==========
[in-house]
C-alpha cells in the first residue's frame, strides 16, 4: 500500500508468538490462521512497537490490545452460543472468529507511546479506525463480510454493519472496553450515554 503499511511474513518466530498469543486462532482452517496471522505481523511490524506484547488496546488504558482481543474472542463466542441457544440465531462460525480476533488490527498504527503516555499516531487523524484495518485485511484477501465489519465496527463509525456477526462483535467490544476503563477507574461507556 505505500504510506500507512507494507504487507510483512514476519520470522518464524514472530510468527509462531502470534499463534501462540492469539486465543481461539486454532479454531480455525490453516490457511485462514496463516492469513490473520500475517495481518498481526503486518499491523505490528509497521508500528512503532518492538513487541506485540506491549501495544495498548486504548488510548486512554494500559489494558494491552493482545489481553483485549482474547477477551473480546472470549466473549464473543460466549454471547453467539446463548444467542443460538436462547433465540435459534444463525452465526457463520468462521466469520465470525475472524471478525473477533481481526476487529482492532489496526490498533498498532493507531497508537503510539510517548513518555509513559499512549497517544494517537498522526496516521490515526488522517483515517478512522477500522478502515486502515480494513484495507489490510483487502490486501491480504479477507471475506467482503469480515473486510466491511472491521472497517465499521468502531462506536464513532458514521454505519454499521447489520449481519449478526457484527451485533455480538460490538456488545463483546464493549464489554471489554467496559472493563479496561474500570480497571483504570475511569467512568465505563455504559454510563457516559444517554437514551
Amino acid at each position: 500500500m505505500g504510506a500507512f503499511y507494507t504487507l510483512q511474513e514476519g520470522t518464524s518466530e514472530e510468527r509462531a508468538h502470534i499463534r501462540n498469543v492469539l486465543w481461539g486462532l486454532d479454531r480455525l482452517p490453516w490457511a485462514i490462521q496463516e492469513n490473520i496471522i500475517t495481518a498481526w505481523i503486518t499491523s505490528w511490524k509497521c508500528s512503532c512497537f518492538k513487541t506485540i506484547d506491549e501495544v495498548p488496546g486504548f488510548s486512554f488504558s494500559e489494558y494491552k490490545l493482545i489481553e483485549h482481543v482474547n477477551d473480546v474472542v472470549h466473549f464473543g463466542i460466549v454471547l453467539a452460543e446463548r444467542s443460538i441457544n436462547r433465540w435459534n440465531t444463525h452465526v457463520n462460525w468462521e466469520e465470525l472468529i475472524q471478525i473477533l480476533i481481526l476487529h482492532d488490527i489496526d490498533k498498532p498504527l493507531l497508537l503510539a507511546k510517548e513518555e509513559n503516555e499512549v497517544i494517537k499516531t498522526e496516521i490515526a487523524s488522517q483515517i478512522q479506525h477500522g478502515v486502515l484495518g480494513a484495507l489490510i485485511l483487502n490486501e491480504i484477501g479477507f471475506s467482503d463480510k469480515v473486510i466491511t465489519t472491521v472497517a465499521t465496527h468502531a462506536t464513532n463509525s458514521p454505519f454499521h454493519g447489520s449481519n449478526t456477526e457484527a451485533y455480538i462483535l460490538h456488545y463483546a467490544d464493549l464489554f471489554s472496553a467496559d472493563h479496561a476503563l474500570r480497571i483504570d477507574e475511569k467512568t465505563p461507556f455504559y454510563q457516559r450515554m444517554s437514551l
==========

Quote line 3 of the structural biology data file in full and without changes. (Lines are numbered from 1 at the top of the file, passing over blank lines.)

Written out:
Amino acid at each position: 500500500m505505500g504510506a500507512f503499511y507494507t504487507l510483512q511474513e514476519g520470522t518464524s518466530e514472530e510468527r509462531a508468538h502470534i499463534r501462540n498469543v492469539l486465543w481461539g486462532l486454532d479454531r480455525l482452517p490453516w490457511a485462514i490462521q496463516e492469513n490473520i496471522i500475517t495481518a498481526w505481523i503486518t499491523s505490528w511490524k509497521c508500528s512503532c512497537f518492538k513487541t506485540i506484547d506491549e501495544v495498548p488496546g486504548f488510548s486512554f488504558s494500559e489494558y494491552k490490545l493482545i489481553e483485549h482481543v482474547n477477551d473480546v474472542v472470549h466473549f464473543g463466542i460466549v454471547l453467539a452460543e446463548r444467542s443460538i441457544n436462547r433465540w435459534n440465531t444463525h452465526v457463520n462460525w468462521e466469520e465470525l472468529i475472524q471478525i473477533l480476533i481481526l476487529h482492532d488490527i489496526d490498533k498498532p498504527l493507531l497508537l503510539a507511546k510517548e513518555e509513559n503516555e499512549v497517544i494517537k499516531t498522526e496516521i490515526a487523524s488522517q483515517i478512522q479506525h477500522g478502515v486502515l484495518g480494513a484495507l489490510i485485511l483487502n490486501e491480504i484477501g479477507f471475506s467482503d463480510k469480515v473486510i466491511t465489519t472491521v472497517a465499521t465496527h468502531a462506536t464513532n463509525s458514521p454505519f454499521h454493519g447489520s449481519n449478526t456477526e457484527a451485533y455480538i462483535l460490538h456488545y463483546a467490544d464493549l464489554f471489554s472496553a467496559d472493563h479496561a476503563l474500570r480497571i483504570d477507574e475511569k467512568t465505563p461507556f455504559y454510563q457516559r450515554m444517554s437514551l